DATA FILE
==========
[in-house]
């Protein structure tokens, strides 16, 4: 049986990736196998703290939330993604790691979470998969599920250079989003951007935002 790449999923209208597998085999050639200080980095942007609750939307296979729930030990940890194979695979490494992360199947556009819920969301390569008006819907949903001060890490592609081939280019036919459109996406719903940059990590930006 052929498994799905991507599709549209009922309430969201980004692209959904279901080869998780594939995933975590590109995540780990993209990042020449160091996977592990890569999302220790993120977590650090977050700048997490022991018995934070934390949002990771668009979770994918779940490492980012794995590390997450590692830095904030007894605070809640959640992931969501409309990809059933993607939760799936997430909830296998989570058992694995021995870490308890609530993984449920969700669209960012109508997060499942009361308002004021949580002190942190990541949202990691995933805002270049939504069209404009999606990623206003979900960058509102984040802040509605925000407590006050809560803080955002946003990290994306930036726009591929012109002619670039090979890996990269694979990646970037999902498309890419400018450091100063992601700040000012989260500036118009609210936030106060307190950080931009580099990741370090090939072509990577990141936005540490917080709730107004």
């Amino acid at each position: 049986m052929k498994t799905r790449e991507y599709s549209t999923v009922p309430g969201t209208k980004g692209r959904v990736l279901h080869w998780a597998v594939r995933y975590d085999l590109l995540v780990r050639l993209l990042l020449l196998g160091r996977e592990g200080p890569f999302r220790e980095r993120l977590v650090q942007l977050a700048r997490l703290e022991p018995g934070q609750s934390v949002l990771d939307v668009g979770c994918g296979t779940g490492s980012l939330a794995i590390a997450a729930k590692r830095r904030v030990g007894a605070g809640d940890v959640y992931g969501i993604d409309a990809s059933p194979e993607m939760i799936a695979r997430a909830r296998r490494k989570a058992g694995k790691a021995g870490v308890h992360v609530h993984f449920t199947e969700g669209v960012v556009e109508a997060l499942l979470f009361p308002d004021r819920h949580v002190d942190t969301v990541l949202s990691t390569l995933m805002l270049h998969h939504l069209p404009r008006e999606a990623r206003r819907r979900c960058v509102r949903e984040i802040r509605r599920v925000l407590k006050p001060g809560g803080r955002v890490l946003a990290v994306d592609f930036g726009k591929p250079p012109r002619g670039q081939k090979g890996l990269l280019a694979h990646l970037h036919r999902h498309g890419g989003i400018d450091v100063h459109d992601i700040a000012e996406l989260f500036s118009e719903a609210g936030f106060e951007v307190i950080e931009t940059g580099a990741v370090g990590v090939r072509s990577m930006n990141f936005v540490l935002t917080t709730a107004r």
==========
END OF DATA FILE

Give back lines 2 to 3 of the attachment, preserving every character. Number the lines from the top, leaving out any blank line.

């Protein structure tokens, strides 16, 4: 049986990736196998703290939330993604790691979470998969599920250079989003951007935002 790449999923209208597998085999050639200080980095942007609750939307296979729930030990940890194979695979490494992360199947556009819920969301390569008006819907949903001060890490592609081939280019036919459109996406719903940059990590930006 052929498994799905991507599709549209009922309430969201980004692209959904279901080869998780594939995933975590590109995540780990993209990042020449160091996977592990890569999302220790993120977590650090977050700048997490022991018995934070934390949002990771668009979770994918779940490492980012794995590390997450590692830095904030007894605070809640959640992931969501409309990809059933993607939760799936997430909830296998989570058992694995021995870490308890609530993984449920969700669209960012109508997060499942009361308002004021949580002190942190990541949202990691995933805002270049939504069209404009999606990623206003979900960058509102984040802040509605925000407590006050809560803080955002946003990290994306930036726009591929012109002619670039090979890996990269694979990646970037999902498309890419400018450091100063992601700040000012989260500036118009609210936030106060307190950080931009580099990741370090090939072509990577990141936005540490917080709730107004």
């Amino acid at each position: 049986m052929k498994t799905r790449e991507y599709s549209t999923v009922p309430g969201t209208k980004g692209r959904v990736l279901h080869w998780a597998v594939r995933y975590d085999l590109l995540v780990r050639l993209l990042l020449l196998g160091r996977e592990g200080p890569f999302r220790e980095r993120l977590v650090q942007l977050a700048r997490l703290e022991p018995g934070q609750s934390v949002l990771d939307v668009g979770c994918g296979t779940g490492s980012l939330a794995i590390a997450a729930k590692r830095r904030v030990g007894a605070g809640d940890v959640y992931g969501i993604d409309a990809s059933p194979e993607m939760i799936a695979r997430a909830r296998r490494k989570a058992g694995k790691a021995g870490v308890h992360v609530h993984f449920t199947e969700g669209v960012v556009e109508a997060l499942l979470f009361p308002d004021r819920h949580v002190d942190t969301v990541l949202s990691t390569l995933m805002l270049h998969h939504l069209p404009r008006e999606a990623r206003r819907r979900c960058v509102r949903e984040i802040r509605r599920v925000l407590k006050p001060g809560g803080r955002v890490l946003a990290v994306d592609f930036g726009k591929p250079p012109r002619g670039q081939k090979g890996l990269l280019a694979h990646l970037h036919r999902h498309g890419g989003i400018d450091v100063h459109d992601i700040a000012e996406l989260f500036s118009e719903a609210g936030f106060e951007v307190i950080e931009t940059g580099a990741v370090g990590v090939r072509s990577m930006n990141f936005v540490l935002t917080t709730a107004r």